After taking three of four from the reeling Dodgers, the Mets head back home to Citi Field for the final six games of the first half of the season. Beginning tonight, they open up a three-game set with the Phillies, who find themselves deep in the NL East basement. After winning 102 games a year ago, the Phillies sit at just 36-45 and they're 11.5 games behind the division leading Nationals. The Mets lead the season series between the two clubs six games to three. In order to help us preview this series, I sent Bill Baer of CrashburnAlley.com a few questions and he was kind enough to answer them for us. Be sure to follow Bill on Twitter and you can also check out his book "100 Things Phillies Fans Should Know And Do Before They Die".
Amazin' Avenue: June was a rough month for the Phillies, as they went 9-19. What would you say has been the biggest culprit for this June swoon?
Crashburn Alley: The pitching overall has been absolutely awful. Phillies starters had a 4.99 ERA in June and their relievers had a 4.32 ERA. Cliff Lee notably had a very rough June, continuing his winless season with a 6.12 ERA in the month. However, I think a lot of it was just bad luck as the starters as a whole had a 3.81 xFIP in the month and the relievers a 3.87 xFIP. I'm one among the few remaining optimistic Phillies fans, at least in this regard.AA: Chase Utley is back and Ryan Howard and Roy Halladay seem to be on the way. Do you think they are enough to push the Phillies back into contention this season?
CA: No, I think the Phillies have already dug themselves into too deep a hole. Baseball Prospectus has the Phillies' playoff odds at below one percent. If we assume 88 wins is the Wild Card threshold, the Phillies would have to win 52 of their remaining 81 games, equivalent to a .642 winning percentage, or a 104-win team over a full season. Although the Phillies have proven themselves to be an incredible second-half team in the 2000's -- as you guys are well aware of -- I just don't see that happening.
That's not to say they can't make a push. In a typical year, Utley is a 7-8 WAR player, so pegging him at around 3 WAR in the second half isn't outrageous, though the Phillies have said they plan to adhere to a "two on, one off" schedule with him. Utley is replacing a very lackluster crew at second base. Between Freddy Galvis, Mike Fontenot, Michael Martinez, and Pete Orr, the Phillies posted the third-worst OPS from second base in the league, so getting Utley back is quite helpful.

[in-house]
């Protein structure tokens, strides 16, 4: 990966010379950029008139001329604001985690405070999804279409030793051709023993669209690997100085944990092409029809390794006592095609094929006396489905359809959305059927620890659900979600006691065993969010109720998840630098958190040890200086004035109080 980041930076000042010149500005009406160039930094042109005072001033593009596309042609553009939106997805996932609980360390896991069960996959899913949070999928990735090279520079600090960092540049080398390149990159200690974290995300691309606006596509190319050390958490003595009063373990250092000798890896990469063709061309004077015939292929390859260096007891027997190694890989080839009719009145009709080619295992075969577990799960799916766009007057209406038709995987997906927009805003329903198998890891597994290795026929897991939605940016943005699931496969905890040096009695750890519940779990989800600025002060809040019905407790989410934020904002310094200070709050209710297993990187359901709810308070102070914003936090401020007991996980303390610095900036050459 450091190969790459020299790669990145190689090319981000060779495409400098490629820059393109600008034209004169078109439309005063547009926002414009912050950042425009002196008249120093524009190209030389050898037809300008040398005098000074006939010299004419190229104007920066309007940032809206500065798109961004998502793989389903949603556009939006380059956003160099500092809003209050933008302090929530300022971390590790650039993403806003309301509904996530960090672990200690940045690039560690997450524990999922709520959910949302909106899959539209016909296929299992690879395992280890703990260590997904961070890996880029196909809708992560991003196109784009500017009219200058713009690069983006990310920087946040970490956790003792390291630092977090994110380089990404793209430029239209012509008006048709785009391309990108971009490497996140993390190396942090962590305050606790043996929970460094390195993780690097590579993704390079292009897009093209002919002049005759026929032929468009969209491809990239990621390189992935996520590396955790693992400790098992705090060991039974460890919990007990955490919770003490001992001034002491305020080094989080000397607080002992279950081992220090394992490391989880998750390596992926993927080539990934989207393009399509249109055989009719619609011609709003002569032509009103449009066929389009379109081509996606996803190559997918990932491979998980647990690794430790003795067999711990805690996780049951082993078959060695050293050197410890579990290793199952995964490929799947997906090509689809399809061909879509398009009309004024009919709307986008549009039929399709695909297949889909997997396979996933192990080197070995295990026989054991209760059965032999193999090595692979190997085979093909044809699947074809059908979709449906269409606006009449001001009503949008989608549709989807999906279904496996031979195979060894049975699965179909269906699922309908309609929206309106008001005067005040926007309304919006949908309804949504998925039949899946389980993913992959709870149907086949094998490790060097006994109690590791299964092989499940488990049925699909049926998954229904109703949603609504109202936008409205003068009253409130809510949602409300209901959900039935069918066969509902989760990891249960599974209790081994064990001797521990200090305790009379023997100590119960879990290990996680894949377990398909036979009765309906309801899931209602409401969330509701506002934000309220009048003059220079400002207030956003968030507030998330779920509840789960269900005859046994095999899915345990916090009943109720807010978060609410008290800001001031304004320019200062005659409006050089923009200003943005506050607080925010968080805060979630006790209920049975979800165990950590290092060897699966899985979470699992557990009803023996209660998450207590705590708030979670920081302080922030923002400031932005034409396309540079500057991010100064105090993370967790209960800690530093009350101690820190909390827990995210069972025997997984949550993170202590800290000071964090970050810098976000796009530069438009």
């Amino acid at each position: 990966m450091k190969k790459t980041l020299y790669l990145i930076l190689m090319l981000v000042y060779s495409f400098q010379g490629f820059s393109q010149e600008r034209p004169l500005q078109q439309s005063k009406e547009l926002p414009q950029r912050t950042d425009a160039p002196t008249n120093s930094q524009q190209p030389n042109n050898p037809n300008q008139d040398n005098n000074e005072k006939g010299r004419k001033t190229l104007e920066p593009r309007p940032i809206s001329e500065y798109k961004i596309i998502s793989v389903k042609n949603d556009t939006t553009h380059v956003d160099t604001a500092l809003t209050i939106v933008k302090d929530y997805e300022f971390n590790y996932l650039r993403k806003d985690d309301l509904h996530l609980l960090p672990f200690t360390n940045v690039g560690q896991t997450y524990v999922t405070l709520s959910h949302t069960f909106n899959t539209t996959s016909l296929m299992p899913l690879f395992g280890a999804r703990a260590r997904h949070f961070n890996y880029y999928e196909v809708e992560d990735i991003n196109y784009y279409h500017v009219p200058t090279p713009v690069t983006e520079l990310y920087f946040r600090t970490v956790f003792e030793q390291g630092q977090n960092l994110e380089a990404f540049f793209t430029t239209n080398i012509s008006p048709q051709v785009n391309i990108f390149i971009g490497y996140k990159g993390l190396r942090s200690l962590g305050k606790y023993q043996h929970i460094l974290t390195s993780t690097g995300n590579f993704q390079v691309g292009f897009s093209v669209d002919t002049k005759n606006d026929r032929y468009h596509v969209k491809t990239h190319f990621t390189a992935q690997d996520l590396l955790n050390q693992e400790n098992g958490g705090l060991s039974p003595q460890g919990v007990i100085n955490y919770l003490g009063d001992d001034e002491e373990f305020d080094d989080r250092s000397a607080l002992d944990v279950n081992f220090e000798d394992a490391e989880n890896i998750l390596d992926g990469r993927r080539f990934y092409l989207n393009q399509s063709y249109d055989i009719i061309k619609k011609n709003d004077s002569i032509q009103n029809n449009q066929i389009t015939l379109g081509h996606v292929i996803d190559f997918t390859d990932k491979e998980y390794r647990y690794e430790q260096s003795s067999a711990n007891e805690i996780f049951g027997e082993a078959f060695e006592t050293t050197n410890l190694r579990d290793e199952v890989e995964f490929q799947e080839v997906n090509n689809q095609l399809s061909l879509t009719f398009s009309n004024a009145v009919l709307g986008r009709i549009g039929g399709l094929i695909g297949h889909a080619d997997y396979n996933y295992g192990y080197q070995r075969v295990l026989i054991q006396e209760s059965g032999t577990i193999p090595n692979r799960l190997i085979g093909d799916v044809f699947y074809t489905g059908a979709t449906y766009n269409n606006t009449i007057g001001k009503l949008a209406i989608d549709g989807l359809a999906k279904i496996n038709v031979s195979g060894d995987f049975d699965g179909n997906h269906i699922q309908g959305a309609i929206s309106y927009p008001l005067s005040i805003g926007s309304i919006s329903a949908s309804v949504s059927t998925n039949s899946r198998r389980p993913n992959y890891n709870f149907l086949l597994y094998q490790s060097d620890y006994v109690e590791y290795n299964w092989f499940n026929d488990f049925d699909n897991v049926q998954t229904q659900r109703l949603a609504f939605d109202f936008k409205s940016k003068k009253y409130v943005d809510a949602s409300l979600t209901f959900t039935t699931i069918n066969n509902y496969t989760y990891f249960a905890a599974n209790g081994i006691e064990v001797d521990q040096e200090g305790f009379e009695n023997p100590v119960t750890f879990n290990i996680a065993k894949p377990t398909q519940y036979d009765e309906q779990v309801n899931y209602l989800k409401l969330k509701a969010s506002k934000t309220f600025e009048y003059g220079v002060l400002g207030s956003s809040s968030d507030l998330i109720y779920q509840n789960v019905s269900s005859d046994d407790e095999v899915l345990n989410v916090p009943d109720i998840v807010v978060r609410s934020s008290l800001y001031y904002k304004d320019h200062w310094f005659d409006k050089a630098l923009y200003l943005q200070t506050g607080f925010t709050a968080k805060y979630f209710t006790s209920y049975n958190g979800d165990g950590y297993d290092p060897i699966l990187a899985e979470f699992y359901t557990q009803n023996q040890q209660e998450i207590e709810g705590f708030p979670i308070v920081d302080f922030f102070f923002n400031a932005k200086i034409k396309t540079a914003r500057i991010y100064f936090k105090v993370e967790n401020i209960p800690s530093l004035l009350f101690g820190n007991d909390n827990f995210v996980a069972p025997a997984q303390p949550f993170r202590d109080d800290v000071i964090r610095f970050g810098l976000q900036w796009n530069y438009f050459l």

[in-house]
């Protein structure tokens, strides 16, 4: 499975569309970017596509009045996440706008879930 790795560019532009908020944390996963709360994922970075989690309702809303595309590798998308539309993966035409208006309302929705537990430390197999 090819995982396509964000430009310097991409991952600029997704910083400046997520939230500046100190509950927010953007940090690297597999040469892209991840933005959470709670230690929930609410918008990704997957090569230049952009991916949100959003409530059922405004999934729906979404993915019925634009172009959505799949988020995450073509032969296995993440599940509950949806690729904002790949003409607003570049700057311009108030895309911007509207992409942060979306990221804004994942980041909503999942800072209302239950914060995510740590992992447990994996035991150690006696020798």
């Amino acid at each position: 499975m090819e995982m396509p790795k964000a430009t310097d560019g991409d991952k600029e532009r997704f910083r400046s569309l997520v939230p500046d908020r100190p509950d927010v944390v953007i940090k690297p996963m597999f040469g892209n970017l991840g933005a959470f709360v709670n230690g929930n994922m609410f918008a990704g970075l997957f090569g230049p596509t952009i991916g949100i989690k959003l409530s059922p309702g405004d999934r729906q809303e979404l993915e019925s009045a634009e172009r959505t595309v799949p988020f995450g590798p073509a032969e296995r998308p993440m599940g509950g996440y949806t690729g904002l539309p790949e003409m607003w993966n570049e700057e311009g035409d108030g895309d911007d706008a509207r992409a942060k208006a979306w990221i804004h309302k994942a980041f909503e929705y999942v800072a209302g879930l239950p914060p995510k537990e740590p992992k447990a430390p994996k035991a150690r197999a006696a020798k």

Getting Roy Halladay back is great as well, especially because the starting pitching has been such a let-down in his absence. As for Ryan Howard, it will be nice to have some power back in the lineup aside from Carlos Ruiz and Hunter Pence. Phillies first basemen have been lackluster this year offensively.
AA: When the Mets last saw the Phillies, the bullpen was a major issue and struggling veteran reliever Chad Qualls was dropped last week. How have they looked of late?
CA: Not much better. Earlier this year, my biggest problem with the bullpen was Charlie Manuel's very questionable (lack of) application of Jonathan Papelbon in high-leverage situations, particularly in tie games on the road -- the Phillies have lost seven extra-inning games on the road in which Papelbon never appeared. However, since then, their reliance on a plethora of young arms has backfired. It should get better, though, as Antonio Bastardo and Jake Diekman in particular are better than they have shown.
AA: Despite all of the Phillies' struggles, catcher Carlos Ruiz continues to author a breakout campaign at the age of 33. What have you seen from Ruiz this season and what do you think the future holds for him, considering his age and the fact that he's a free agent after 2013?
CA: This is clearly an outlier season for Ruiz, who was slightly above-average with the bat entering this season. His forte is handling a pitching staff, calling games, and blocking pitches in the dirt. That he has a .425 wOBA in early July is incredible. Consider that Joe Mauer won the 2009 AL MVP award with a .438 wOBA. However, I don't see Ruiz being able to maintain this level of production over the long haul. As for his age and contract status, along with the Phillies' current situation, it presents an interesting situation in which the Phillies should at the very least consider trading him. Catchers with his skill set are few and far between and it'd be great to capitalize on his outlier first half. The Phillies, though, aren't quite ready to cash in their chips yet.
AA: The Jim Thome signing confused me from the day the Phillies brought him aboard, considering he hadn't played 1st base regularly since 2005. Now he's been dealt to the Orioles because, unsurprisingly, he was unable to get regular at bats. Do you have any insight or at least hypotheses into what the Phillies were thinking here?
CA: I scratched my head when he was signed, too. He is Jim Thome and he does have a history here in Philly, so he would have been given a standing ovation even if he had to get into the batter's box via Hoveround. But he clearly doesn't fit on an NL roster. If he hadn't been injured, he would have basically been dead weight on the Phillies' 25-man for three months. It was cool to see him light it up in interleague play and it ended up bringing back a couple of warm bodies to the Phillies' barren farm system, so it all worked out in the end.
Big thanks to Bill Baer of Crashburn Alley for taking the time to help us preview this series. Here are the pitching matchups for these three games:
Wednesday July 4th, 1:10 PM: RHP Chris Young vs. LHP Cliff Lee